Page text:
Categories: Shaft Alignment

Coupling Backlash – How it Affects Alignment, and How to Minimize It

By on March 24, 2010

There are three common errors made in shaft alignment—coupling backlash, soft foot and not tightening and loosening moveable machine hold down bolts in a proper sequence. Of these, soft foot can be the most problematic. But coupling backlash runs a close second.

Simply stated, backlash is angular movement in any mechanical system between mating parts. Coupling backlash is common, and to a point, desirable in many types of couplings. However, the amount of coupling backlash required for efficient coupling backlash is minimal. Often, excessive coupling backlash is caused by a worn coupling insert.

Coupling inserts should be inspected prior to performing a precision shaft alignment. If the coupling insert is excessively worn, it should be replaced. Signs of wear include excessive tooth wear on toothed neoprene inserts, as well as excessive “twisting” of the insert. On spider-type couplings, look for excessive compression of the “spider.” On grid-type couplings, inspect for excessive wear of the “spring” type inserts, as well as wear of the grids. On shim-pack couplings, look for wear of the rubber bushings, as well as breakage of the shim packs. Less likely, but just as important, causes of backlash can be improper hub to shaft fits, or excessive keyway wear. Occasionally, backlash can be caused by loose foot bolts or other bolted components.

Backlash can cause erratic shaft alignment values in both dial indicator and laser alignment readings. A backlash of greater than 2° of angular movement should be considered excessive, and should be reduced to less than 2° before alignment begins.

Some methods of controlling and minimizing backlash include:

•Replacing the worn or defective components in the system which contributes to excessive backlash, such as worn couplings or inserts.

•Minimizing the effects of backlash by rotating shafts to maintain torque at a consistent level and direction. This can be done by rotating the shafts to be measured in a consistent direction, such as clockwise, or counter-clockwise.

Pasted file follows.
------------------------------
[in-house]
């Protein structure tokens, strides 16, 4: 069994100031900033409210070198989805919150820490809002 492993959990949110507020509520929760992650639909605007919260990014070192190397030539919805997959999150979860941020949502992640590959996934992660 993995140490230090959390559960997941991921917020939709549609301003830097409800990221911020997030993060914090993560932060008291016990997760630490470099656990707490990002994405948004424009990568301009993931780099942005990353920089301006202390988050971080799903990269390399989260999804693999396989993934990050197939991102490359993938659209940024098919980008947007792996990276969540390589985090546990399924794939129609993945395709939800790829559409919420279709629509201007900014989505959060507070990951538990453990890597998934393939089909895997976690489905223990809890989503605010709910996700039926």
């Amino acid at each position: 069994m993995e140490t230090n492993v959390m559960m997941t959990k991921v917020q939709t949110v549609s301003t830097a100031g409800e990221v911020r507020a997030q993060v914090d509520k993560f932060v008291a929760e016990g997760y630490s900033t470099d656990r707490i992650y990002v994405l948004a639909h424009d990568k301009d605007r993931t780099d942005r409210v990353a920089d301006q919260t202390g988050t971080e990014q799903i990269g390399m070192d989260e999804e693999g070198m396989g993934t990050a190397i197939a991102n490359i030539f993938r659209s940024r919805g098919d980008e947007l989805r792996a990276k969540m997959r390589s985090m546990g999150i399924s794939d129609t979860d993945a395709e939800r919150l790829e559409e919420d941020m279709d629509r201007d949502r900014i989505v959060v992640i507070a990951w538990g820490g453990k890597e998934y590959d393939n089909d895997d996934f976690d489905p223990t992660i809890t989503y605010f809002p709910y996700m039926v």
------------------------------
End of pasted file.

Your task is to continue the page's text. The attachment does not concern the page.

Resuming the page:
•Utilizing temporary mechanical means, such as duct tape or mechanic’s wire, to temporarily override the coupling’s ability to experience backlash.

Remember, most mating rotational systems have a slight degree of backlash, which is both harmless, and desirable for efficient operation. But excessive backlash can decrease the accuracy of your alignment. Keep it to a minimum.

VibrAlign sells measurement systems for aligning and positioning machines and machine components. We are also a recognized leader in vibration analysis, balancing, alignment, and training services.

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5 responses to “Coupling Backlash – How it Affects Alignment, and How to Minimize It”

  1. Hamidreza says:

    Hi,
    I have made my comments on another subject.Indeed we should leave this comment on this artickle.I think the backlash may affect the alignment job but not the machine performance while running.The reason is if the machine turns in the correct direction the coupling elements always run on the driven tooth flanks in gear type coupling. This is also valid for all coupling type as they always run on the driven side of elements. Then there is not the problem of looseness and backlash.
    Br
    Hamidreza

  2. HARBINDER SINGH says:

    i would like to know backlash required in gear coupling

  3. Stan Riddle says:

    I would recommend contacting the coupling manufacturer. Backlash in gear couplings is usually quite small.

  4. ian says:

    when aligning coupling with Motor and Gearbox how do you measure the Gearbox (gear backlash) and how to compensate in the alignment

  5. Brad Case says:

    To compensate for the gear backlash (as well as coupling backlash) during an alignment, you should rotate the shafts in the same direction to load the backlash the same way. Check out this video “Controlling Backlash” the same principals apply to both forms of backlash.

    I would recommend contacting the gearbox manufacture for what is acceptable gear backlash and how to measure/correct it if necessary.